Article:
Role of the vasopressin 1b receptor in rodent aggressive behavior and synaptic plasticity in hippocampal area CA2

J H Pagani, M Zhao, Z Cui, S K Williams Avram, D A Caruana, S M Dudek, W S Young

Research output: Contribution to journalArticle

Abstract

The vasopressin 1b receptor (Avpr1b) is critical for social memory and social aggression in rodents, yet little is known about its specific roles in these behaviors. Some clues to Avpr1b function can be gained from its profile of expression in the brain, which is largely limited to the pyramidal neurons of the CA2 region of the hippocampus, and from experiments showing that inactivation of the gene or antagonism of the receptor leads to a reduction in social aggression. Here we show that partial replacement of the Avpr1b through lentiviral delivery into the dorsal CA2 region restored the probability of socially motivated attack behavior in total Avpr1b knockout mice, without altering anxiety-like behaviors. To further explore the role of the Avpr1b in this hippocampal region, we examined the effects of Avpr1b agonists on pyramidal neurons in mouse and rat hippocampal slices. We found that selective Avpr1b agonists induced significant potentiation of excitatory synaptic responses in CA2, but not in CA1 or in slices from Avpr1b knockout mice. In a way that is mechanistically very similar to synaptic potentiation induced by oxytocin, Avpr1b agonist-induced potentiation of CA2 synapses relies on NMDA (N-methyl-D-aspartic acid) receptor activation, calcium and calcium/calmodulin-dependent protein kinase II activity, but not on cAMP-dependent protein kinase activity or presynaptic mechanisms. Our data indicate that the hippocampal CA2 is important for attacking in response to a male intruder and that the Avpr1b, likely through its role in regulating CA2 synaptic plasticity, is a necessary mediator.

Original languageEnglish
Pages (from-to)490-499
Number of pages10
JournalMolecular Psychiatry
Volume20
Issue number4
Early online date27 May 2014
DOIs
Publication statusPublished - 1 Apr 2015

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Vasopressin Receptors
Neuronal Plasticity
Calcium-Calmodulin-Dependent Protein Kinase Type 2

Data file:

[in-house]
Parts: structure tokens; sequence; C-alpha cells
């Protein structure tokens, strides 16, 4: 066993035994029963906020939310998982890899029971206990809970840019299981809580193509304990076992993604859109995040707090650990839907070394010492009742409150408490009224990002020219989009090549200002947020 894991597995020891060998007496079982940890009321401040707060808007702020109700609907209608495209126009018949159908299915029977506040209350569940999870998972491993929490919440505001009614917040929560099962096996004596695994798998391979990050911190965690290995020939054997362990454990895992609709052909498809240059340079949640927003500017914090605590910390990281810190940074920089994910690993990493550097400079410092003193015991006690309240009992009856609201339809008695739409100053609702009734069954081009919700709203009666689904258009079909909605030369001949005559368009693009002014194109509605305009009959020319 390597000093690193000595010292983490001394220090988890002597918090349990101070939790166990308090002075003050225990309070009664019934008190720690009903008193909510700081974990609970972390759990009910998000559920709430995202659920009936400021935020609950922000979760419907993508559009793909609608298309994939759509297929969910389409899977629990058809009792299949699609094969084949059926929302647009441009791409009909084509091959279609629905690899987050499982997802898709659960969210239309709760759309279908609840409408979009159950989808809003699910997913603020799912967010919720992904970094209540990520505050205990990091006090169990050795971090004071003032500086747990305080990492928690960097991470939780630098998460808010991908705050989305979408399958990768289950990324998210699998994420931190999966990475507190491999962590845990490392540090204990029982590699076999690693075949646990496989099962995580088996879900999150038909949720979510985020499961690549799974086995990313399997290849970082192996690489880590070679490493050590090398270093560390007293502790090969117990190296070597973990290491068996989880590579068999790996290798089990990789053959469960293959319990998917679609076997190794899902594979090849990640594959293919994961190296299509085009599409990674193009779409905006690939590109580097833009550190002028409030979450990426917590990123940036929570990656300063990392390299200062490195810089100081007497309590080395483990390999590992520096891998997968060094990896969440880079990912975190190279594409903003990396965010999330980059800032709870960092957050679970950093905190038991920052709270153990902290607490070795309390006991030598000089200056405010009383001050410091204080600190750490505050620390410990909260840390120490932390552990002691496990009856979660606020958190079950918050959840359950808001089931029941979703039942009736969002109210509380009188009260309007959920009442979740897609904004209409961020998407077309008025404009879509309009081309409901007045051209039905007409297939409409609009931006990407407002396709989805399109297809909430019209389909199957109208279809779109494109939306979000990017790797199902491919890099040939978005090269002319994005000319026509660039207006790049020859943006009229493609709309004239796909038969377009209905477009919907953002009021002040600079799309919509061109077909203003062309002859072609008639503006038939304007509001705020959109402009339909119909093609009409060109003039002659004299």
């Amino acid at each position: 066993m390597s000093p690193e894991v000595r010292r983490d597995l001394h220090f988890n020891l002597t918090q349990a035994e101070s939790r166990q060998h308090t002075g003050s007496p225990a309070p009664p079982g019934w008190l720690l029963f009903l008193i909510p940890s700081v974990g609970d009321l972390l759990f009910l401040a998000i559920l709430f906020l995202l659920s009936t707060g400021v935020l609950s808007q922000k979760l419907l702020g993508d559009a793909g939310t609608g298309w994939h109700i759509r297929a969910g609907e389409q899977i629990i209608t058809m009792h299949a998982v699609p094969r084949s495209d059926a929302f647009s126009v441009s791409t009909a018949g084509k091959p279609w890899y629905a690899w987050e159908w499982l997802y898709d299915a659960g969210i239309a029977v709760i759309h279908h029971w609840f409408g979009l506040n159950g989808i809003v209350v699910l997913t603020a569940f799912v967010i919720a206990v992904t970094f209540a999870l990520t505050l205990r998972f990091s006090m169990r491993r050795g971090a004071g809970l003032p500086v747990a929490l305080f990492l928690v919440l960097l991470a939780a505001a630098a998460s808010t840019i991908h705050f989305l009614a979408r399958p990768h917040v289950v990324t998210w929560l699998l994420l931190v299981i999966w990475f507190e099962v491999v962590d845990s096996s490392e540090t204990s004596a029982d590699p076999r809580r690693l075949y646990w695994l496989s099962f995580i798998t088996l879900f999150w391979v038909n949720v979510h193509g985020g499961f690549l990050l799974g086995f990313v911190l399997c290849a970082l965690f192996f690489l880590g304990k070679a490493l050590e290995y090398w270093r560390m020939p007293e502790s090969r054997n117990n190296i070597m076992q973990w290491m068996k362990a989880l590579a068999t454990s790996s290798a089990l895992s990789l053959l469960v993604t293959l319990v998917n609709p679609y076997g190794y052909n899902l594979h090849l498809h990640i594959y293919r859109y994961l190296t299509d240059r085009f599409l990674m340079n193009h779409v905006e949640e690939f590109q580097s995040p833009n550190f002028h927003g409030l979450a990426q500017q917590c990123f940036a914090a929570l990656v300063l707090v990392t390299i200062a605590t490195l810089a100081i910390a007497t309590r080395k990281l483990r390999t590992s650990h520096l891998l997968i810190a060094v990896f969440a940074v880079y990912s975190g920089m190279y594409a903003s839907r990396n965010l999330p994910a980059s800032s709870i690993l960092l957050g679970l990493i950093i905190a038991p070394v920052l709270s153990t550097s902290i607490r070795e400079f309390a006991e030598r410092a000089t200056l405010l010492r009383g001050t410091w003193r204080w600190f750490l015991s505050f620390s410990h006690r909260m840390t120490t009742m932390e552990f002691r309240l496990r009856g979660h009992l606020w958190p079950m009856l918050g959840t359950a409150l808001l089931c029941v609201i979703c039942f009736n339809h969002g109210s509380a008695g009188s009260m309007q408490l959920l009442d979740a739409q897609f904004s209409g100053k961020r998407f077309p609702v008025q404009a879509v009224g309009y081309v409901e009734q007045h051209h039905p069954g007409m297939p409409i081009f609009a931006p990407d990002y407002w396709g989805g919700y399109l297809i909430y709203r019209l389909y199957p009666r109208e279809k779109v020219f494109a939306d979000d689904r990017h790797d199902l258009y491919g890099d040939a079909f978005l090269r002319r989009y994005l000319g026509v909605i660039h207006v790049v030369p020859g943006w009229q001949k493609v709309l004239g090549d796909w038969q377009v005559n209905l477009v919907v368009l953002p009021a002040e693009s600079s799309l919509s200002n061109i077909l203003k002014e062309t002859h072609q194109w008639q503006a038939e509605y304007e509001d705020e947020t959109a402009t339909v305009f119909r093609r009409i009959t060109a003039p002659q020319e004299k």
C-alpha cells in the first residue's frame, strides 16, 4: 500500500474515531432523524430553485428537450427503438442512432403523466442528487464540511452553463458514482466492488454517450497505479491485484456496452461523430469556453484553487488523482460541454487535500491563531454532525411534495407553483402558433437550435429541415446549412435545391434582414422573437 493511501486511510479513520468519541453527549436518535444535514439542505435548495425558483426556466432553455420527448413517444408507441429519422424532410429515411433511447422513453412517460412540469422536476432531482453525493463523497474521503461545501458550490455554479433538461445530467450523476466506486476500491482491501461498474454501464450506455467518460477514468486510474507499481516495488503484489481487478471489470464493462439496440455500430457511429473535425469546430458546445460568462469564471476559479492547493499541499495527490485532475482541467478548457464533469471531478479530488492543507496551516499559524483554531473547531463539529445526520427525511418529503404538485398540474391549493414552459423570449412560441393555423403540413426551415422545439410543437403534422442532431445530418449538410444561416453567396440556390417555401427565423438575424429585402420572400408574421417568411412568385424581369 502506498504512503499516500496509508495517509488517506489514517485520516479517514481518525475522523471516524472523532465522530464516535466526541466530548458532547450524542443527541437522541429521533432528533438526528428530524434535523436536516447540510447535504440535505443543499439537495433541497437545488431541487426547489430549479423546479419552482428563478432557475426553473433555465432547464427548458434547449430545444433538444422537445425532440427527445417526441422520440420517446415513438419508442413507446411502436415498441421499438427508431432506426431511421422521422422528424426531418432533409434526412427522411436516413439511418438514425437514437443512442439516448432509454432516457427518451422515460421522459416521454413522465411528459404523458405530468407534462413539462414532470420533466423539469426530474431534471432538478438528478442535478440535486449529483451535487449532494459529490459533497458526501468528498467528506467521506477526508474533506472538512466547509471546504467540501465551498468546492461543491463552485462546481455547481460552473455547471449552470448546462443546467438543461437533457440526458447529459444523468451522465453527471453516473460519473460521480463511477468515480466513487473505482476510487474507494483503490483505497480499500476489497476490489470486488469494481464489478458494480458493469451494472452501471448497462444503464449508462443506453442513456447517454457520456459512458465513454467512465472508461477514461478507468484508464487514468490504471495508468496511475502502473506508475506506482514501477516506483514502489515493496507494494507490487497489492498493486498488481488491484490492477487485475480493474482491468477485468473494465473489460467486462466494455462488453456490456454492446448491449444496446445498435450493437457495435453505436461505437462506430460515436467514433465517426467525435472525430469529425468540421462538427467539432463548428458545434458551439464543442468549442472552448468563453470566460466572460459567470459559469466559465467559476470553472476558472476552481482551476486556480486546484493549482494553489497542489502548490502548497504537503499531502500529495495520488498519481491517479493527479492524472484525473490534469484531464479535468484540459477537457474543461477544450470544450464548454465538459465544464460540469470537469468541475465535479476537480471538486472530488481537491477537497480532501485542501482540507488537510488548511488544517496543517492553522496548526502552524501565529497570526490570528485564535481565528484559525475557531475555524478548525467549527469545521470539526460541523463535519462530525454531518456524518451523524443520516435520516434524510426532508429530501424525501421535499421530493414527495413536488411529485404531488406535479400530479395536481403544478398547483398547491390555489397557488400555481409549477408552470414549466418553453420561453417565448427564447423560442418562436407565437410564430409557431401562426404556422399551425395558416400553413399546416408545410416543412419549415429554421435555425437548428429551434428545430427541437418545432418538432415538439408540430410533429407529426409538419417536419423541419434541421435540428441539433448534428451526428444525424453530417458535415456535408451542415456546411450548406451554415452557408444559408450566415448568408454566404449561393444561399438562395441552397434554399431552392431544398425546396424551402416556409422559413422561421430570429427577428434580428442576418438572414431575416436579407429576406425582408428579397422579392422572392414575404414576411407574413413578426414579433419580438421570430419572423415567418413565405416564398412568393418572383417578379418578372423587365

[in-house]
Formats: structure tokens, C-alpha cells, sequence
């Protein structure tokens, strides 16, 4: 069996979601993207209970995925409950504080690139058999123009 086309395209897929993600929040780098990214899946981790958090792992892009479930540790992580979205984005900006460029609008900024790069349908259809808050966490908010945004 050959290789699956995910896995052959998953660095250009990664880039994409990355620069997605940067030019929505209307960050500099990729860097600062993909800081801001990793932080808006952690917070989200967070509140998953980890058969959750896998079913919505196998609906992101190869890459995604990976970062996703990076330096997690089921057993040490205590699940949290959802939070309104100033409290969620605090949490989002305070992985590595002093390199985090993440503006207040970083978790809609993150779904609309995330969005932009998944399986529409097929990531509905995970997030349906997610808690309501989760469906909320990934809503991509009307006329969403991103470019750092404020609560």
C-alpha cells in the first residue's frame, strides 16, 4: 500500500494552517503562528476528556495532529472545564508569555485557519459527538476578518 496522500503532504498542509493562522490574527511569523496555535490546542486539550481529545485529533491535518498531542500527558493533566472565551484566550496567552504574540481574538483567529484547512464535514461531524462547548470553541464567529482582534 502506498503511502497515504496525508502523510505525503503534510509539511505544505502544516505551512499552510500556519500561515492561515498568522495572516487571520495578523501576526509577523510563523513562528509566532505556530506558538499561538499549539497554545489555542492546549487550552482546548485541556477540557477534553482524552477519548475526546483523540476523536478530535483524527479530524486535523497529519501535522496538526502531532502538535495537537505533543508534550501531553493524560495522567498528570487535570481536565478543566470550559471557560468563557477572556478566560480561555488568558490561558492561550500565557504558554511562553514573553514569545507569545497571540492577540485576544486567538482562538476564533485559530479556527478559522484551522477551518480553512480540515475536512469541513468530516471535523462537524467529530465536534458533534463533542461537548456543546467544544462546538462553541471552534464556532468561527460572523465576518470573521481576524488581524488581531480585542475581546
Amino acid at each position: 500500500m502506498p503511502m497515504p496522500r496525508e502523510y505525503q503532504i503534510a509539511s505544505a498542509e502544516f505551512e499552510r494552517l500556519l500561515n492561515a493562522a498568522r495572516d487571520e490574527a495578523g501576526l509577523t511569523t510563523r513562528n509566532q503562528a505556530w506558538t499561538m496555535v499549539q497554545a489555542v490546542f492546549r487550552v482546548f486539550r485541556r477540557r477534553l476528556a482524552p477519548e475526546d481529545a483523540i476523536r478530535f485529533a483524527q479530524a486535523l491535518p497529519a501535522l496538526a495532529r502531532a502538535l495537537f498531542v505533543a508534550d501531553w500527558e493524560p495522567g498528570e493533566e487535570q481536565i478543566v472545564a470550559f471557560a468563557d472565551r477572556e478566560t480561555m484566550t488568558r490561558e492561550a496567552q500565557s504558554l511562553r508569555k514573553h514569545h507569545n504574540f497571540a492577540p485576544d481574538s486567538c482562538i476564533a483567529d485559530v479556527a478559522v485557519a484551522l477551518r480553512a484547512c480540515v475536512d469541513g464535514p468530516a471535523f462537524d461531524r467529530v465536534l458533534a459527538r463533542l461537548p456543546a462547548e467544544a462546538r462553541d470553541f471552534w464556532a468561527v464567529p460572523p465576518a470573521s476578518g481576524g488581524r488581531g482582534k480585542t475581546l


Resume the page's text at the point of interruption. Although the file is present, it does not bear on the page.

Rodentia
Pyramidal Cells
Aggression
Knockout Mice
Calcium-Calmodulin-Dependent Protein Kinases
Gene Silencing
Oxytocin
N-Methylaspartate
Cyclic AMP-Dependent Protein Kinases
Synapses
Hippocampus
Anxiety
Calcium
Brain

Bibliographical note

Copyright © 2014, Springer Nature

Keywords

  • Aggression/physiology
  • Animals
  • Antidiuretic Hormone Receptor Antagonists/pharmacology
  • CA2 Region, Hippocampal/cytology
  • Calcium-Calmodulin-Dependent Protein Kinase Type 2/metabolism
  • Cell Count
  • Exploratory Behavior/physiology
  • Female
  • Lentivirus/genetics
  • Male
  • Maze Learning/physiology
  • Mice
  • Mice, Inbred BALB C
  • Mice, Inbred C57BL
  • Mice, Transgenic
  • Neuronal Plasticity/genetics
  • Rats
  • Rats, Sprague-Dawley
  • Receptors, N-Methyl-D-Aspartate/metabolism
  • Receptors, Oxytocin/genetics
  • Receptors, Vasopressin/agonists
  • Synapses/genetics
  • Transduction, Genetic

Cite this

Pagani, J H ; Zhao, M ; Cui, Z ; Avram, S K Williams ; Caruana, D A ; Dudek, S M ; Young, W S. / Role of the vasopressin 1b receptor in rodent aggressive behavior and synaptic plasticity in hippocampal area CA2. In: Molecular Psychiatry. 2015 ; Vol. 20, No. 4. pp. 490-499.
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Role of the vasopressin 1b receptor in rodent aggressive behavior and synaptic plasticity in hippocampal area CA2. / Pagani, J H; Zhao, M; Cui, Z; Avram, S K Williams; Caruana, D A; Dudek, S M; Young, W S.

In: Molecular Psychiatry, Vol. 20, No. 4, 01.04.2015, p. 490-499.

Research output: Contribution to journalArticle

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